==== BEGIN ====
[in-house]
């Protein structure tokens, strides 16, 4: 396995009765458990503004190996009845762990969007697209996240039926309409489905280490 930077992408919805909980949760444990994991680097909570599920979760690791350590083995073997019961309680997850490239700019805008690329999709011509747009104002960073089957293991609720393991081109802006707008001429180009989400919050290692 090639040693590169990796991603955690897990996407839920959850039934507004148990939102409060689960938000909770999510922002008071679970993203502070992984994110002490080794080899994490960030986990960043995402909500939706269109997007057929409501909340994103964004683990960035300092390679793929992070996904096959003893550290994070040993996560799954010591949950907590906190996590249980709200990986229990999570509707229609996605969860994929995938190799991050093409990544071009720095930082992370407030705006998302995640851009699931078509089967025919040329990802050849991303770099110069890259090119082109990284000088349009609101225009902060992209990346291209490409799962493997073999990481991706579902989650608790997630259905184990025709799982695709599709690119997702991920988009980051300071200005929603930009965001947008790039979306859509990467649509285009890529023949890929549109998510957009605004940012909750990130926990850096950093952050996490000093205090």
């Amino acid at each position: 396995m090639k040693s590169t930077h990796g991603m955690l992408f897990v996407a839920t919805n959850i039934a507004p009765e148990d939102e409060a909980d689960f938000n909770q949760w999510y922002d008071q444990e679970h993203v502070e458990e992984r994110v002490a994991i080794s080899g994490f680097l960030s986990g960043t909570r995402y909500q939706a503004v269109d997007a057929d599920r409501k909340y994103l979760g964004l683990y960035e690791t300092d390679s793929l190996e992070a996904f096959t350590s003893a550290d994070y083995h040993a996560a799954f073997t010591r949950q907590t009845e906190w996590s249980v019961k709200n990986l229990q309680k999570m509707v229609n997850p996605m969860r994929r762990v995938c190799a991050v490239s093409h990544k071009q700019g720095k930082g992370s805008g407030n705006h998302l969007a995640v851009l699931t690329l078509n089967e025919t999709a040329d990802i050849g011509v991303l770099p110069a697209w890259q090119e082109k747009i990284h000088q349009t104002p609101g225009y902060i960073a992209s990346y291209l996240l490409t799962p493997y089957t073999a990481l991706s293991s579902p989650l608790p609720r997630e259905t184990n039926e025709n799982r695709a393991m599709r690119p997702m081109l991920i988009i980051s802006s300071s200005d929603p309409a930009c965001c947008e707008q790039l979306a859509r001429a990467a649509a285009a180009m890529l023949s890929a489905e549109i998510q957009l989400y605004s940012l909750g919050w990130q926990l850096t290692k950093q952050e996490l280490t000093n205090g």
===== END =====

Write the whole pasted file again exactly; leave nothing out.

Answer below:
[in-house]
């Protein structure tokens, strides 16, 4: 396995009765458990503004190996009845762990969007697209996240039926309409489905280490 930077992408919805909980949760444990994991680097909570599920979760690791350590083995073997019961309680997850490239700019805008690329999709011509747009104002960073089957293991609720393991081109802006707008001429180009989400919050290692 090639040693590169990796991603955690897990996407839920959850039934507004148990939102409060689960938000909770999510922002008071679970993203502070992984994110002490080794080899994490960030986990960043995402909500939706269109997007057929409501909340994103964004683990960035300092390679793929992070996904096959003893550290994070040993996560799954010591949950907590906190996590249980709200990986229990999570509707229609996605969860994929995938190799991050093409990544071009720095930082992370407030705006998302995640851009699931078509089967025919040329990802050849991303770099110069890259090119082109990284000088349009609101225009902060992209990346291209490409799962493997073999990481991706579902989650608790997630259905184990025709799982695709599709690119997702991920988009980051300071200005929603930009965001947008790039979306859509990467649509285009890529023949890929549109998510957009605004940012909750990130926990850096950093952050996490000093205090």
């Amino acid at each position: 396995m090639k040693s590169t930077h990796g991603m955690l992408f897990v996407a839920t919805n959850i039934a507004p009765e148990d939102e409060a909980d689960f938000n909770q949760w999510y922002d008071q444990e679970h993203v502070e458990e992984r994110v002490a994991i080794s080899g994490f680097l960030s986990g960043t909570r995402y909500q939706a503004v269109d997007a057929d599920r409501k909340y994103l979760g964004l683990y960035e690791t300092d390679s793929l190996e992070a996904f096959t350590s003893a550290d994070y083995h040993a996560a799954f073997t010591r949950q907590t009845e906190w996590s249980v019961k709200n990986l229990q309680k999570m509707v229609n997850p996605m969860r994929r762990v995938c190799a991050v490239s093409h990544k071009q700019g720095k930082g992370s805008g407030n705006h998302l969007a995640v851009l699931t690329l078509n089967e025919t999709a040329d990802i050849g011509v991303l770099p110069a697209w890259q090119e082109k747009i990284h000088q349009t104002p609101g225009y902060i960073a992209s990346y291209l996240l490409t799962p493997y089957t073999a990481l991706s293991s579902p989650l608790p609720r997630e259905t184990n039926e025709n799982r695709a393991m599709r690119p997702m081109l991920i988009i980051s802006s300071s200005d929603p309409a930009c965001c947008e707008q790039l979306a859509r001429a990467a649509a285009a180009m890529l023949s890929a489905e549109i998510q957009l989400y605004s940012l909750g919050w990130q926990l850096t290692k950093q952050e996490l280490t000093n205090g």